Whether they were politically motivated or not, some seriously dangerous healthcare malfunctions that were endangering Florida children have just come to light.
With about half of all children in Florida on Medicaid in 2015, lives were thrown out of balance when, during the spring and summer, the state switched about 13,000 children out of a program called Children's Medical Services (CMS) and into other insurance programs that don't specialize in caring for extremely sick children.
This meant that children suffering from things like birth defects, heart disease, diabetes, and blindness couldn't get the help they needed.
There were several problems at play here. First off, according to medical experts, the data analysis used to transfer the children was "inaccurate" and "bizarre." Florida Department of Health nurses asked the parents of sick children a very particular question: "Is your child limited or prevented in any way in his or her ability to do the things most children of the same age can do?"—which disqualified children who were seriously ill but could still get by day to day.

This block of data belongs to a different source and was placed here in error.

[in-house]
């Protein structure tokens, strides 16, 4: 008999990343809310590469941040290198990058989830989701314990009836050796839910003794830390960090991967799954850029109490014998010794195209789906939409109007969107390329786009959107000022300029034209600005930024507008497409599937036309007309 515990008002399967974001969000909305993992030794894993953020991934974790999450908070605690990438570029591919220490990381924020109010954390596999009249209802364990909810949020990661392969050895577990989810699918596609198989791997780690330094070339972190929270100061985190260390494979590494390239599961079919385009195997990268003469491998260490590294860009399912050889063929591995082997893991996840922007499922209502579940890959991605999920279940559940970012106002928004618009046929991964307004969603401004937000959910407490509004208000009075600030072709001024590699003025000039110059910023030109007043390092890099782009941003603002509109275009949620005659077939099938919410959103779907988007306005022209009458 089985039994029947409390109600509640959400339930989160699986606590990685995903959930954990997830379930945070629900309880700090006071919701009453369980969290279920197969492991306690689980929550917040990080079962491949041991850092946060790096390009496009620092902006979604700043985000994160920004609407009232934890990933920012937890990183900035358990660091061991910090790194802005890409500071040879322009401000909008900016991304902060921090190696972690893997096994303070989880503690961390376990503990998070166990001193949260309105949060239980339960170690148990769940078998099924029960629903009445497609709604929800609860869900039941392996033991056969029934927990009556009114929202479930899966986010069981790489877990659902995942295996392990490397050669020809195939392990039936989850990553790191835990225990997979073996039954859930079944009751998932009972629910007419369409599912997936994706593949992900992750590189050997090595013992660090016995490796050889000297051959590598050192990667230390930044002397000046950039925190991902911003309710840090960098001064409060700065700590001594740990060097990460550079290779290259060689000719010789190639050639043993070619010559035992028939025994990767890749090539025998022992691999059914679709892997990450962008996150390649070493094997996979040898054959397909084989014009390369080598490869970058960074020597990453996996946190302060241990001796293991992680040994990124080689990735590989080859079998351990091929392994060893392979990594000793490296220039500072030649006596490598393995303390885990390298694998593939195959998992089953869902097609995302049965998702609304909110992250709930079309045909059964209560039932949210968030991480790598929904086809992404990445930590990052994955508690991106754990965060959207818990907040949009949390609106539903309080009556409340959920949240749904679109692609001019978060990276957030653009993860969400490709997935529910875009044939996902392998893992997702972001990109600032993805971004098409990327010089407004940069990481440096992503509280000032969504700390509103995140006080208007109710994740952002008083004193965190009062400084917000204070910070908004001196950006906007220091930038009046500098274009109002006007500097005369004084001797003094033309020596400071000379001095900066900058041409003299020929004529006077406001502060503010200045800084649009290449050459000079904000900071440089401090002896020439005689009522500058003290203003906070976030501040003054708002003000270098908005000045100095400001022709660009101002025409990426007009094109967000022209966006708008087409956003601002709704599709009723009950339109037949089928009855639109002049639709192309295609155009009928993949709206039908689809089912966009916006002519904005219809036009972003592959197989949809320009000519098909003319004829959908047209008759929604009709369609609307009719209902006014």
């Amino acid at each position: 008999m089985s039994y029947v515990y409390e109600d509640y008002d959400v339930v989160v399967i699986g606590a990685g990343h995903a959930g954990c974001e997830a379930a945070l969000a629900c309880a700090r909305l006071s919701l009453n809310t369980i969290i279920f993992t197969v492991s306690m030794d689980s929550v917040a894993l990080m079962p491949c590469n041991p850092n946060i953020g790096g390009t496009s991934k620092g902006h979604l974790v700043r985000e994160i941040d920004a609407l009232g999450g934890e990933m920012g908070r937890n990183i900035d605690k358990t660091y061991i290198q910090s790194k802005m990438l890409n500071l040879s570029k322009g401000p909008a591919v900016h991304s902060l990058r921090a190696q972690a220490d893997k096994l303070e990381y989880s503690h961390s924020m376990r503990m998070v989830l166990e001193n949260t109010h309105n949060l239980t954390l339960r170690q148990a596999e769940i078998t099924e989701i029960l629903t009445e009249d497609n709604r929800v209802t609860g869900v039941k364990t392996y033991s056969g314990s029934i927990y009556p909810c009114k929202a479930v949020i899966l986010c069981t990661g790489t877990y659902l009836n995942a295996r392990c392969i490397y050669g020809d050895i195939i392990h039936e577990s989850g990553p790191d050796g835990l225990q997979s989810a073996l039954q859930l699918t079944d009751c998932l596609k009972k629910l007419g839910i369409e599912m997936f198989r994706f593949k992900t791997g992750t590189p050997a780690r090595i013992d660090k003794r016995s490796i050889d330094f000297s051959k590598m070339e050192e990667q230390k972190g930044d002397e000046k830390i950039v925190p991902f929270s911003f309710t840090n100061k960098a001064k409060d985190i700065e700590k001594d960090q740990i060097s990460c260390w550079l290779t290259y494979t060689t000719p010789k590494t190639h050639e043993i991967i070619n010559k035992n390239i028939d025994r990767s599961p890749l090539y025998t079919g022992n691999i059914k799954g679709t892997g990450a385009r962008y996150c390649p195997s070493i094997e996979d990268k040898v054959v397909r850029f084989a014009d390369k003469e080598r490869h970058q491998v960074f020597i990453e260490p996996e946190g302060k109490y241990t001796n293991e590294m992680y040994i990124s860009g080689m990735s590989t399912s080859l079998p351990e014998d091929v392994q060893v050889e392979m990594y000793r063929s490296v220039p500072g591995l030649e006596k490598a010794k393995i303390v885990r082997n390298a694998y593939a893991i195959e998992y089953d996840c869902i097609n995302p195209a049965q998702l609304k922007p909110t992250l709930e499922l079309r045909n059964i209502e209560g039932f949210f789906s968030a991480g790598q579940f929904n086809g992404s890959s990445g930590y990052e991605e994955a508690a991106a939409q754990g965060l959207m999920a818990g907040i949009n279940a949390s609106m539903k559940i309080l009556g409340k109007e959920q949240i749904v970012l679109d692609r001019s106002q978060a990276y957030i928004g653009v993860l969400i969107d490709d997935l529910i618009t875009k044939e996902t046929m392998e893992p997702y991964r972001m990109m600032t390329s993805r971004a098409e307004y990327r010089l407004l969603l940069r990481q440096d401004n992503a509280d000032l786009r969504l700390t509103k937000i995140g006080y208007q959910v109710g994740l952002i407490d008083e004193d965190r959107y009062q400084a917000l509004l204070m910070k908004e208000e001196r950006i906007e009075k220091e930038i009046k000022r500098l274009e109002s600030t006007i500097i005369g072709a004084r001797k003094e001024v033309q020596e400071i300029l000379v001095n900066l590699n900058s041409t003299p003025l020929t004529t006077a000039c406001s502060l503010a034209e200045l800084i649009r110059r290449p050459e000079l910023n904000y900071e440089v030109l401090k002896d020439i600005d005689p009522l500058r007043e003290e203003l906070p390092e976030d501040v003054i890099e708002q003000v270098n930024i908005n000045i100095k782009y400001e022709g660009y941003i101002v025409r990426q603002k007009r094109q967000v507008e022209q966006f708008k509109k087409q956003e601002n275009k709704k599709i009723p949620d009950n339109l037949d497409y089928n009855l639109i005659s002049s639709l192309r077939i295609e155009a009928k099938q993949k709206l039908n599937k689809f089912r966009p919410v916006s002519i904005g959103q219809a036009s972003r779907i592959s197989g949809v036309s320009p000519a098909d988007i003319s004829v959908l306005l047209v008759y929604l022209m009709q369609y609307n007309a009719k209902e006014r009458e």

"This was a truly duplicitous question," said pediatrician Dr. Philip Colaizzo. Many of his patients, he reports, were taken off CMS.
Second problem: the screening tool the state used had already been dubbed "completely invalid" and "a perversion of science" by experts in children's health. But it was still being used.
And finally, while a state administrative law judge ruled in the fall of 2015 that the Department of Health should stop using the tool, the DOH didn't automatically re-enroll many of the children into CMS.
Then there's the potential political issue: the new version of Medicaid that didn't cover these children was made up of insurance companies that gave money to the Republican party during the last election.
Luckily, the insurance process has since been corrected, so these kids can get the healthcare they need.
While the Florida DOH argues that the recent CNN article with the above allegations is "100% false," they're basing their statement on the current healthcare system—not what Florida had in place during 2015.
Meanwhile, the political element is still getting play. Democratic gubernatorial candidate Chris King recently called for an independent investigation into the situation.